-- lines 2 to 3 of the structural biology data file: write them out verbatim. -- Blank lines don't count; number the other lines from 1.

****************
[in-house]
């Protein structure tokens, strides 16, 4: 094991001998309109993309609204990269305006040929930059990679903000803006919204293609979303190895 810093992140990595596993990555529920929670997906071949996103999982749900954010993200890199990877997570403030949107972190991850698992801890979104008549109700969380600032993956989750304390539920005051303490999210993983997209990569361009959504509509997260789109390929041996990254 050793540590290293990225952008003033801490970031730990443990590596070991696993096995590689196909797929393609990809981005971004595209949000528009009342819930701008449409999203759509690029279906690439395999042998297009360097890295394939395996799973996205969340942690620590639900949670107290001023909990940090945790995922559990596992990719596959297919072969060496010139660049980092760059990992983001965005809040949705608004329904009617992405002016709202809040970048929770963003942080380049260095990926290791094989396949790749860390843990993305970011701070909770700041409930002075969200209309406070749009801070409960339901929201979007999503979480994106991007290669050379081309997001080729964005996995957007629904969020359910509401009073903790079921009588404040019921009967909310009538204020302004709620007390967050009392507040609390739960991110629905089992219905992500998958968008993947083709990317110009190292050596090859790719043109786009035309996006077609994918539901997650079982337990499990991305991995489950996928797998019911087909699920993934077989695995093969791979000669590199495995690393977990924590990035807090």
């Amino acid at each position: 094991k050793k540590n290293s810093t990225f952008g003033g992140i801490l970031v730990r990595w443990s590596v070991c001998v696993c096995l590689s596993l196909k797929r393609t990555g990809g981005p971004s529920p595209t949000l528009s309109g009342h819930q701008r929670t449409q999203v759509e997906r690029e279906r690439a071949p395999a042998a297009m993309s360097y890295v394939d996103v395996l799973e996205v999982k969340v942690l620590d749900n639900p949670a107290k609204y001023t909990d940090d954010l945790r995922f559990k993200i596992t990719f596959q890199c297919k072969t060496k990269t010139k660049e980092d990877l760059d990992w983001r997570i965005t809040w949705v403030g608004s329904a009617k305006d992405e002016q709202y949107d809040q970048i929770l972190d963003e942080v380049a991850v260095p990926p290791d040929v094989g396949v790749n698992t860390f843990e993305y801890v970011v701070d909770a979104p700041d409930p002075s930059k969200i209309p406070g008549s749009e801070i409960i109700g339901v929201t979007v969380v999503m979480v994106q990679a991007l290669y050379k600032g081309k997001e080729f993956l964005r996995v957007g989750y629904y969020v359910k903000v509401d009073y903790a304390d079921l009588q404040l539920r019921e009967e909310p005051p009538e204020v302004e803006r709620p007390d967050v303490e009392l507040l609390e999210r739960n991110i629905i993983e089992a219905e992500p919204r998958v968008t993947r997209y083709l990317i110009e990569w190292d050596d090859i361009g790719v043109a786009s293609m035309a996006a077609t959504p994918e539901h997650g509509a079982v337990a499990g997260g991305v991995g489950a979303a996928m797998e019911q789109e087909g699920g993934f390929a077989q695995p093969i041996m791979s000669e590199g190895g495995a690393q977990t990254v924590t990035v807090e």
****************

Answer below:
């Protein structure tokens, strides 16, 4: 094991001998309109993309609204990269305006040929930059990679903000803006919204293609979303190895 810093992140990595596993990555529920929670997906071949996103999982749900954010993200890199990877997570403030949107972190991850698992801890979104008549109700969380600032993956989750304390539920005051303490999210993983997209990569361009959504509509997260789109390929041996990254 050793540590290293990225952008003033801490970031730990443990590596070991696993096995590689196909797929393609990809981005971004595209949000528009009342819930701008449409999203759509690029279906690439395999042998297009360097890295394939395996799973996205969340942690620590639900949670107290001023909990940090945790995922559990596992990719596959297919072969060496010139660049980092760059990992983001965005809040949705608004329904009617992405002016709202809040970048929770963003942080380049260095990926290791094989396949790749860390843990993305970011701070909770700041409930002075969200209309406070749009801070409960339901929201979007999503979480994106991007290669050379081309997001080729964005996995957007629904969020359910509401009073903790079921009588404040019921009967909310009538204020302004709620007390967050009392507040609390739960991110629905089992219905992500998958968008993947083709990317110009190292050596090859790719043109786009035309996006077609994918539901997650079982337990499990991305991995489950996928797998019911087909699920993934077989695995093969791979000669590199495995690393977990924590990035807090």
């Amino acid at each position: 094991k050793k540590n290293s810093t990225f952008g003033g992140i801490l970031v730990r990595w443990s590596v070991c001998v696993c096995l590689s596993l196909k797929r393609t990555g990809g981005p971004s529920p595209t949000l528009s309109g009342h819930q701008r929670t449409q999203v759509e997906r690029e279906r690439a071949p395999a042998a297009m993309s360097y890295v394939d996103v395996l799973e996205v999982k969340v942690l620590d749900n639900p949670a107290k609204y001023t909990d940090d954010l945790r995922f559990k993200i596992t990719f596959q890199c297919k072969t060496k990269t010139k660049e980092d990877l760059d990992w983001r997570i965005t809040w949705v403030g608004s329904a009617k305006d992405e002016q709202y949107d809040q970048i929770l972190d963003e942080v380049a991850v260095p990926p290791d040929v094989g396949v790749n698992t860390f843990e993305y801890v970011v701070d909770a979104p700041d409930p002075s930059k969200i209309p406070g008549s749009e801070i409960i109700g339901v929201t979007v969380v999503m979480v994106q990679a991007l290669y050379k600032g081309k997001e080729f993956l964005r996995v957007g989750y629904y969020v359910k903000v509401d009073y903790a304390d079921l009588q404040l539920r019921e009967e909310p005051p009538e204020v302004e803006r709620p007390d967050v303490e009392l507040l609390e999210r739960n991110i629905i993983e089992a219905e992500p919204r998958v968008t993947r997209y083709l990317i110009e990569w190292d050596d090859i361009g790719v043109a786009s293609m035309a996006a077609t959504p994918e539901h997650g509509a079982v337990a499990g997260g991305v991995g489950a979303a996928m797998e019911q789109e087909g699920g993934f390929a077989q695995p093969i041996m791979s000669e590199g190895g495995a690393q977990t990254v924590t990035v807090e």